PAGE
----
The Captain And His Son
I once met a man, who was wearing red suspenders,
He was driving a big truck, with shiny red fenders,
He was sporting a pot belly, and a day old beard,
He was a hulk of a man, with a grin to be feared.
I just now met the son, of the man with the grin,
He was wearing a badge, made out of tin,
He was lithe; he was spry, and wore a warm smile,
He was full of good humor, eyes glistening with wile.
The son and his dad, were having a beer,
They invited me to sit, and give them a hear,
Of the tale they had to share, of what they had won,
That day before their job was all done.
The inferno had raged, the situation was dire,
The house was alive, with the red of the fire,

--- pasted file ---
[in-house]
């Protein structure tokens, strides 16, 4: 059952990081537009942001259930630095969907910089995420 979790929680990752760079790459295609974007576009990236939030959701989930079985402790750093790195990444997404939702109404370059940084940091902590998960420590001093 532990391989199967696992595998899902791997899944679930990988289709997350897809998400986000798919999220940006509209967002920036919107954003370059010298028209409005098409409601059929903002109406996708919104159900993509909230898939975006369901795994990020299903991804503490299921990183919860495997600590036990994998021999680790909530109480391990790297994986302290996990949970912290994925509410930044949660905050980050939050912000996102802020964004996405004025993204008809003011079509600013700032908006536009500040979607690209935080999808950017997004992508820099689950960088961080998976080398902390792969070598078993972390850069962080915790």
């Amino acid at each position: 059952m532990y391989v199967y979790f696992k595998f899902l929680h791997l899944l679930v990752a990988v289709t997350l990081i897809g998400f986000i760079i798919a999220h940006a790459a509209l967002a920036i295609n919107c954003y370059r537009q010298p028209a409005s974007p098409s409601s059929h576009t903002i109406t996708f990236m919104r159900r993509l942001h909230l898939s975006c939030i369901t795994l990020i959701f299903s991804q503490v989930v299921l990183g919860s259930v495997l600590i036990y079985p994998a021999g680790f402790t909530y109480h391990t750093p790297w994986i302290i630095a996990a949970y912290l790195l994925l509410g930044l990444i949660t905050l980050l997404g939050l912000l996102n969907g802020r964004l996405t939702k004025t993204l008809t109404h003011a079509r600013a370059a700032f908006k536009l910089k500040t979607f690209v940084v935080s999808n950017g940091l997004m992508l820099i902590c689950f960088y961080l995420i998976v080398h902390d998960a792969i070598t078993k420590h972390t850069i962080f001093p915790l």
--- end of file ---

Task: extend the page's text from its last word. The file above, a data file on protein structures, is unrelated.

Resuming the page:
The devil was laughing, because he had in his grip,
The soul of a child, and a heart to evilly rip,
From the breast of the mother, who writhed in her fear,
Because she knew that her child’s end was so near.
But the devil didn’t count on the man with the grin,
Nor, did he consider, the badge made from tin,
Or the truck that was red, or the men that it brought,
That was his folly, for he really should have thought,
That men with grins, that other men fear,
Will douse the red devil, and brag over beer,
And men with badges, made out of tin,
Will stop at nothing, to prevent the sin
Of losing a child, and the mothers loving soul,
To an evil devil, who belongs in a deep hole.
They had beaten the devil, and his evil way,
They had faced the fear, they had saved the day,
They had won the battle, so others had said,
The fire was out, the devil was dead,
Their duty was done, their reports were all made,
By the Captain and his son, of the Fire Brigade.